Troy Thomason, 63, said he and his wife were living in another Pasadena park about five years ago when they received a notice that they had to leave within 60 days because the property had been sold. It cost them $2,300, plus the expense of several days in a hotel, to move their mobile home and reconnect it at Pasadena Trails, Thomason said.
Thomason said he jumped at the chance to create a resident nonprofit group that would buy the property when it was listed for sale.
“If we didn’t buy it then somebody else would, and then they could sell it out from under us,” Thomason said.
John Squires, Community Resource Group’s chief executive officer, said resident ownership offers not just greater stability but also a valuable sense of investment in a community. An out-of-state investor who has never set foot on the property might be indifferent, but people who live there have a strong motivation to maintain it, Squires said.
To finance the purchase, the organization starts by converting the residents’ security deposits into a down payment fund, then obtains financing from foundations and lenders. Once the sale is completed, Squires said, the residents essentially are paying lease fees to themselves.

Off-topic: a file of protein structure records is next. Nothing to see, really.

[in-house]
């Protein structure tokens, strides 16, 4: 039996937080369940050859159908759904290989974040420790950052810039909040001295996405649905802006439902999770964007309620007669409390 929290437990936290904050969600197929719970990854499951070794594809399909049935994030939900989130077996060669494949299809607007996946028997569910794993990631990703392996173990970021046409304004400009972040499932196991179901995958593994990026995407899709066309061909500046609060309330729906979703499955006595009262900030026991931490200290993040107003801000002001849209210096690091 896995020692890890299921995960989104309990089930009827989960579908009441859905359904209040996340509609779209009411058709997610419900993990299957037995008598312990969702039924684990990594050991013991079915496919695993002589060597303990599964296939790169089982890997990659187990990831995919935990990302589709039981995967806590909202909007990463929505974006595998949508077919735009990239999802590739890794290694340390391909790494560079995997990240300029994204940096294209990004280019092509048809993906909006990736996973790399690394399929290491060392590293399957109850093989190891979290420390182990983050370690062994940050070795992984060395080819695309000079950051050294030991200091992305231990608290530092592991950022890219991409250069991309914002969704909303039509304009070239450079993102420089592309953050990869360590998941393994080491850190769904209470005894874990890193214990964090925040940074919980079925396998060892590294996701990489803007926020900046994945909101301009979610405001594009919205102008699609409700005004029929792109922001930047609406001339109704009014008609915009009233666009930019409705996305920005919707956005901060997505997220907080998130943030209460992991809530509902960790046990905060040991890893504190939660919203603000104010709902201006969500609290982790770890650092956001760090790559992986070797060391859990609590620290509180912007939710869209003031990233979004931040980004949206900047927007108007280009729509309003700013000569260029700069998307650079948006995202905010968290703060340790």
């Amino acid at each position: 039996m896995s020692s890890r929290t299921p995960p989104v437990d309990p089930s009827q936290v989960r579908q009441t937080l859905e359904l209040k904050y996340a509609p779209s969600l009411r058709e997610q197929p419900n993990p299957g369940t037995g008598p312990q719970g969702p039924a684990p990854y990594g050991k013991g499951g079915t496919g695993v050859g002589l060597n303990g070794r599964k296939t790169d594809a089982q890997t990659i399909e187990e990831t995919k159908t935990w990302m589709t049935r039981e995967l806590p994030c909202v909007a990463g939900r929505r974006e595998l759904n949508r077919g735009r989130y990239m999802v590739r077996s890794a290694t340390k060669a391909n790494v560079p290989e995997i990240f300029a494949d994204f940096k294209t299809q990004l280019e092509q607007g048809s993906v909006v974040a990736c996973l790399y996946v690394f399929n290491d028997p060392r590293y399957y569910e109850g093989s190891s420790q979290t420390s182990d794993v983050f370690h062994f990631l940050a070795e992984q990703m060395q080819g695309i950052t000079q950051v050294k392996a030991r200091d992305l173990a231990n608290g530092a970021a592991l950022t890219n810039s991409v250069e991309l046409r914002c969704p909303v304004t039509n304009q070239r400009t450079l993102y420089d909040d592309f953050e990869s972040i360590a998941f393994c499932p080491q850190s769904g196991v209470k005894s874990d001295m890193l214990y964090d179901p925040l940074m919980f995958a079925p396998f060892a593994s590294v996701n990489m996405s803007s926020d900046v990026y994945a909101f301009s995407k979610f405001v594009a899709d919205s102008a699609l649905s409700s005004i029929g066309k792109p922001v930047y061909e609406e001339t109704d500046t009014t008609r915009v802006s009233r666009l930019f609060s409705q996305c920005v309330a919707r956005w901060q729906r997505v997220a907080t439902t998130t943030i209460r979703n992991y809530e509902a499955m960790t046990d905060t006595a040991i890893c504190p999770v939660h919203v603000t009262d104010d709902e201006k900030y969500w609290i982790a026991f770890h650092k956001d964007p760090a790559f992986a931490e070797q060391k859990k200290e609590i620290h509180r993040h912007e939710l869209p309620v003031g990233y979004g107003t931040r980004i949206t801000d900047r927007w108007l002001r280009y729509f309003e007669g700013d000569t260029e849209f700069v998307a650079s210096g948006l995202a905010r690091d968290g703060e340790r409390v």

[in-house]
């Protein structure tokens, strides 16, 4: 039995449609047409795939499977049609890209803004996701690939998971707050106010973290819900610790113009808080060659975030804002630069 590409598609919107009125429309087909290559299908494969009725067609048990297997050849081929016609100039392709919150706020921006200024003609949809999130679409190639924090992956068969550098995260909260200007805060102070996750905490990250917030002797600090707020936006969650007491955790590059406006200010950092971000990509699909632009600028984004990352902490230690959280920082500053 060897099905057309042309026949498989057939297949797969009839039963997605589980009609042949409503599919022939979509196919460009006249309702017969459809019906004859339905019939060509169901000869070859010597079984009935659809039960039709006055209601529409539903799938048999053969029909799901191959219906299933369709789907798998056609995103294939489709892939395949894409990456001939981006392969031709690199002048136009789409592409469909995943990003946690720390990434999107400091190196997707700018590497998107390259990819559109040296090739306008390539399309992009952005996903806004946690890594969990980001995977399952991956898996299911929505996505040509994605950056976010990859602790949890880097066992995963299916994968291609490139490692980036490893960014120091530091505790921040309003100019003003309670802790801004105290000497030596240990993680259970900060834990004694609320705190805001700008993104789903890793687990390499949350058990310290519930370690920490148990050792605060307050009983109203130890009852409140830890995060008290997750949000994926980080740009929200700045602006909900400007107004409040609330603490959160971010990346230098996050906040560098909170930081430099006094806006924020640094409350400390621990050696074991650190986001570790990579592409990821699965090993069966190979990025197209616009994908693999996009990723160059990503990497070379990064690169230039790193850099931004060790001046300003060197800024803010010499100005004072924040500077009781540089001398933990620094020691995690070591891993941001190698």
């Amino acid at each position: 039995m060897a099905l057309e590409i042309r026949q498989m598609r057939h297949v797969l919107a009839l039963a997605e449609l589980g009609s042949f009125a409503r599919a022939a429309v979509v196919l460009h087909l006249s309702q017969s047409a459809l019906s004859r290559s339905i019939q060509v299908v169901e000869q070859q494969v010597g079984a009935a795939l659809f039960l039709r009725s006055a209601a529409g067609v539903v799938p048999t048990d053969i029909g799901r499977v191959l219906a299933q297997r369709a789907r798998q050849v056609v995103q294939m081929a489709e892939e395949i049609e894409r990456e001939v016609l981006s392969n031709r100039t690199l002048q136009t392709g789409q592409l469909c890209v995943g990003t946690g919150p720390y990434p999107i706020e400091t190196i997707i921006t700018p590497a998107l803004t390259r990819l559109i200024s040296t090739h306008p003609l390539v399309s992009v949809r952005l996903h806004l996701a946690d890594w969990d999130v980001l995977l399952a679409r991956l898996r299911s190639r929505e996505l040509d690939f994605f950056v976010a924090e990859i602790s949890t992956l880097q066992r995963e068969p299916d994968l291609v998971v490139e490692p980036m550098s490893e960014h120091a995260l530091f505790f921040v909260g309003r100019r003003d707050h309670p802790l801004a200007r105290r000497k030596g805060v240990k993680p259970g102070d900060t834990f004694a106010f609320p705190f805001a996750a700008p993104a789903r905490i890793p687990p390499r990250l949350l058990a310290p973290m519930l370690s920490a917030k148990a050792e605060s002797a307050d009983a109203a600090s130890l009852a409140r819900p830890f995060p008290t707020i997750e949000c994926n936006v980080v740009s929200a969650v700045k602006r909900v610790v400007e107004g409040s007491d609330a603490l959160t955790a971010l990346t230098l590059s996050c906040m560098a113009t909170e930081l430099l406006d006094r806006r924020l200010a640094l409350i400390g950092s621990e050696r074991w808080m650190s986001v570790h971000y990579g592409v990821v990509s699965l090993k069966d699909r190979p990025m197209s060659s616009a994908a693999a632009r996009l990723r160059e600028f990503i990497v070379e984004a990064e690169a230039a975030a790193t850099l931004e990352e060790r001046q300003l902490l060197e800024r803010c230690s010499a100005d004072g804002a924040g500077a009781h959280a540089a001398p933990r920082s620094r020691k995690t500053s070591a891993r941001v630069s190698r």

Any profits, Squires said, are reinvested into the community.
The concept of mobile home park conversions began in New Hampshire, where residents have purchased about 100 properties, Squires said. It’s been done on a smaller scale in a few Western states, he said.
Government and nonprofit leaders have been slow to recognize the needs of manufactured home residents in part because of a lingering stigma, said George, the Housing Assistance Council analyst. But the quality of the homes improved markedly after new federal standards were imposed in the 1970s, he said.
Bernadette Alvarado, who has been serving as interim president of the nonprofit board since the residents purchased the property, said she’s grateful to have the opportunity to plan improvements to the property.
“It’s a nice park, very tranquil,” Alvarado said. “It just needs a little buffing up.”
In addition, she said, the purchase of the property was empowering. “We make our own decisions, and we can make sure that all the residents know everything that’s going on.”
Community Resource Group is the Southern RCAP. Its CEO, John Squires, quoted in the article above, is on RCAP’s board of directors.The work of RCAP’s Southern region that is described above is not carried out under a national RCAP program (RCAP’s national programs focus only on water and wastewater projects), but many of the RCAP regions have programs of their own that assist communities in the area of housing like this case. This article is provided to showcase the other work of an RCAP region that is done outside the national RCAP programs.